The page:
Colitis is a term that refers to a disease that affects the large intestine or colon. Ischemic colitis involves an area of inflammation (irritation and swelling) caused by interference with the blood flow to the large intestine.
Most cases of ischemic colitis are mild, self-limited, and do not require therapy. The death rate is high when gangrene occurs as a result of inadequate blood supply.
Severe cases can lead to gangrene of the intestine, with perforation of the colon and peritonitis.
Causes of Ischemic Colitis
Ischemic colitis occurs when there is either insufficient or no blood flow to part or all of the large intesting. The disorder is usually a manifestation of peripheral vascular disease. It usually affects people over 50.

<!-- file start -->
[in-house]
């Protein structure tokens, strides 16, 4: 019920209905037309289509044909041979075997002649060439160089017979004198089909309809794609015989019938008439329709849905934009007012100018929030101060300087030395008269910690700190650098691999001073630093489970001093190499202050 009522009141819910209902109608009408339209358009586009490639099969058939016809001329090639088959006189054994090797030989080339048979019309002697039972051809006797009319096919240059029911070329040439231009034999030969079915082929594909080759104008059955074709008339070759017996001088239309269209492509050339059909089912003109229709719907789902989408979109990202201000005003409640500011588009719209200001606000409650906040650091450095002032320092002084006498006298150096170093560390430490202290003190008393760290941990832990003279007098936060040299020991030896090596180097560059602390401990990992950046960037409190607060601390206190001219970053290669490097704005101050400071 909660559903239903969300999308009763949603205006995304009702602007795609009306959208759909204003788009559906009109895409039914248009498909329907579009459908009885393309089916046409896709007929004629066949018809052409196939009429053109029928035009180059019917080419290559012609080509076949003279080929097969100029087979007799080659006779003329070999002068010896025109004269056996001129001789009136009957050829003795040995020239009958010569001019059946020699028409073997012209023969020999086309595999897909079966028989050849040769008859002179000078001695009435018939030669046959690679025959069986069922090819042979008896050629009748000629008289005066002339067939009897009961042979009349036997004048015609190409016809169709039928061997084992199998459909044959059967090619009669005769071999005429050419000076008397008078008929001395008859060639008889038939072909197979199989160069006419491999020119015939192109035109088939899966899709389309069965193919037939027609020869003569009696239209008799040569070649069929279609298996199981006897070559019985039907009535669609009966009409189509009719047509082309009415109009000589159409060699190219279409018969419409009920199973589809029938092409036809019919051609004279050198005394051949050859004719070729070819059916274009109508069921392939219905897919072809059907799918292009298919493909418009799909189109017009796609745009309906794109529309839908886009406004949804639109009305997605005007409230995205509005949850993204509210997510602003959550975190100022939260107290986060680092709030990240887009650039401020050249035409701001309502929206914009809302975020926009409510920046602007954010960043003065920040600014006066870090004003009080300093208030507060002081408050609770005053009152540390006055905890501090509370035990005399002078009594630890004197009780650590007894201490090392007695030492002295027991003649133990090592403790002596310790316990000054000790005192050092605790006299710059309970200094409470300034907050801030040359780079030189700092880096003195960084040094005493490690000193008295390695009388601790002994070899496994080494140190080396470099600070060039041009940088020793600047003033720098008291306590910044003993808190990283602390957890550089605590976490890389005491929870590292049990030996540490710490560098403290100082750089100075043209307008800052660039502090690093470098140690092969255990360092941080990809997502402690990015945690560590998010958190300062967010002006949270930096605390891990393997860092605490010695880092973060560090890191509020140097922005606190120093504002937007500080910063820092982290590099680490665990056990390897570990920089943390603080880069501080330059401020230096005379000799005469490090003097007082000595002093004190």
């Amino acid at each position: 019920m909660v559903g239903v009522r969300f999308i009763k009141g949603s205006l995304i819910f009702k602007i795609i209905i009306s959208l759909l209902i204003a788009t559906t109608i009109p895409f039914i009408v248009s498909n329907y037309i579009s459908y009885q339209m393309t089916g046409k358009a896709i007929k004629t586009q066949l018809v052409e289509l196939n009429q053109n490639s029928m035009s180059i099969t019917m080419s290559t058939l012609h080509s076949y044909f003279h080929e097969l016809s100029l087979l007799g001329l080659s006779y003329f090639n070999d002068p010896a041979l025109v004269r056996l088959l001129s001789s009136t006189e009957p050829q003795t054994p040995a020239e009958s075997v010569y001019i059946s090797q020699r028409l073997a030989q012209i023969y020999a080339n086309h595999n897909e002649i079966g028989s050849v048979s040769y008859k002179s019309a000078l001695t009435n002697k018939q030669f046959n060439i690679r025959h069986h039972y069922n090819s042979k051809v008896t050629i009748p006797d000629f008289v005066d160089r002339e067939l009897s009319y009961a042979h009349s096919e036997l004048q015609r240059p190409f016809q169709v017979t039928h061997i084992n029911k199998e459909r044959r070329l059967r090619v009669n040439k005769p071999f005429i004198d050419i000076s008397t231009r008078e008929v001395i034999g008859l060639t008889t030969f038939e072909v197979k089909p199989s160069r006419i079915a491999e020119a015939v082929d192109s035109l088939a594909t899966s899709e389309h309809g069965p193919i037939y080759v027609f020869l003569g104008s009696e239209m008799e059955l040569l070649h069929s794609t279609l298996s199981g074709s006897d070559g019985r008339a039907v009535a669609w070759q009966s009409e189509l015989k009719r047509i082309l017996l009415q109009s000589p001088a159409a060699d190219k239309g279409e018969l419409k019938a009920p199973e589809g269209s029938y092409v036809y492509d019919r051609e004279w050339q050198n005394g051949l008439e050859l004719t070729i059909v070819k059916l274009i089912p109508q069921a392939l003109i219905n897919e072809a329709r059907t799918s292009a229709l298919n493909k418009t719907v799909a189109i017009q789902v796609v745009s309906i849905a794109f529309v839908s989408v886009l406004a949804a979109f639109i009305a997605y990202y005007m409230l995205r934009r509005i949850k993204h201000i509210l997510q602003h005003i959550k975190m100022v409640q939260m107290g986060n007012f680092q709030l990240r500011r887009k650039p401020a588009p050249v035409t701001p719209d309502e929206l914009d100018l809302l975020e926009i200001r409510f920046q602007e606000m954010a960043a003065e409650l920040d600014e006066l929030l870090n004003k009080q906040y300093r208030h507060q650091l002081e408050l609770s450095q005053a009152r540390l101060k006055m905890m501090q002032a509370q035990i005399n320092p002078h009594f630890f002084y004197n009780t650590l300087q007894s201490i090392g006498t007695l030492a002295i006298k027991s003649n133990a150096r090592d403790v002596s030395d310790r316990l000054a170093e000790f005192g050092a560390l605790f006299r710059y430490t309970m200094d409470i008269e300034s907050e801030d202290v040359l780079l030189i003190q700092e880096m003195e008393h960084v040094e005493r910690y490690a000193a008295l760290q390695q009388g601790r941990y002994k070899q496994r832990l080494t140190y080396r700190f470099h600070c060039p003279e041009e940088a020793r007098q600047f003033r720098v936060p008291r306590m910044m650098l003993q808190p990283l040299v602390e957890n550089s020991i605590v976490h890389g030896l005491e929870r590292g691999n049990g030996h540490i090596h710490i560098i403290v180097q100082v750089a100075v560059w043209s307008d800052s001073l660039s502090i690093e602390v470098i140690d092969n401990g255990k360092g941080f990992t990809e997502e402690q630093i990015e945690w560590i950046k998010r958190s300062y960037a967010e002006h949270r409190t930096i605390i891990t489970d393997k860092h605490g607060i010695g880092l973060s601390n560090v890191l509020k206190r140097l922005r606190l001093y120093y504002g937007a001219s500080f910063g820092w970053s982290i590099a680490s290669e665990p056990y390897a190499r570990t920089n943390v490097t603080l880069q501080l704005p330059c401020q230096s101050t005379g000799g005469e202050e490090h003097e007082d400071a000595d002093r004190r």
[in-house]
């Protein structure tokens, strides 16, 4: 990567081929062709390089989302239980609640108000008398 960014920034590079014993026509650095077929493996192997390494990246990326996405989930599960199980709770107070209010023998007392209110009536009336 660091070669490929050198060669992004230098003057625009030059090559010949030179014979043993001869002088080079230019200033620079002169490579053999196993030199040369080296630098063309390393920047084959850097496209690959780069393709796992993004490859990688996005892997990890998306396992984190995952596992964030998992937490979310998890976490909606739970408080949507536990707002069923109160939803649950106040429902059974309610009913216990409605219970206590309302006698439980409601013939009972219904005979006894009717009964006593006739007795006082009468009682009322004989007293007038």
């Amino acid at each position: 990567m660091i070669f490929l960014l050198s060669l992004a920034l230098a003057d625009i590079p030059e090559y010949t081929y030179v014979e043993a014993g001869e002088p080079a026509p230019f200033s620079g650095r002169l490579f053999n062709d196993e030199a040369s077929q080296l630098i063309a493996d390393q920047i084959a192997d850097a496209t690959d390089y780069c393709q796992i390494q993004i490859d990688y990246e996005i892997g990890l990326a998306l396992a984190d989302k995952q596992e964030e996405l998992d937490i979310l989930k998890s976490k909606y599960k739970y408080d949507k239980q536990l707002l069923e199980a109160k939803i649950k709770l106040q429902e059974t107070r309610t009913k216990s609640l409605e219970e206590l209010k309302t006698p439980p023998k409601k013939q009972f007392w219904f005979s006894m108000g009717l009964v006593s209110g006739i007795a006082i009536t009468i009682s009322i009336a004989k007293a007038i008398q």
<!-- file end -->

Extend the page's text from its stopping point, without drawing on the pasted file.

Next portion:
Previous aortic surgery with inadvertent damage to the artery supplying the colon can lead to this disorder. Similarly, a history of stroke, hypotension (or low blood pressure) and congestive heart failure may produce ischemic colitis. Diabetes is a condition that is associated with this, probably by accelerating peripheral vascular disease.
Signs and Symptoms of Ischemic Colitis
Symptoms caused by ischemic colitis include abdominal pain, fever and vomiting. Bright red blood from the rectum or in the stool may occur. Diarrhea is a common symptom.
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Medical Content Last Updated on 07/12/2008
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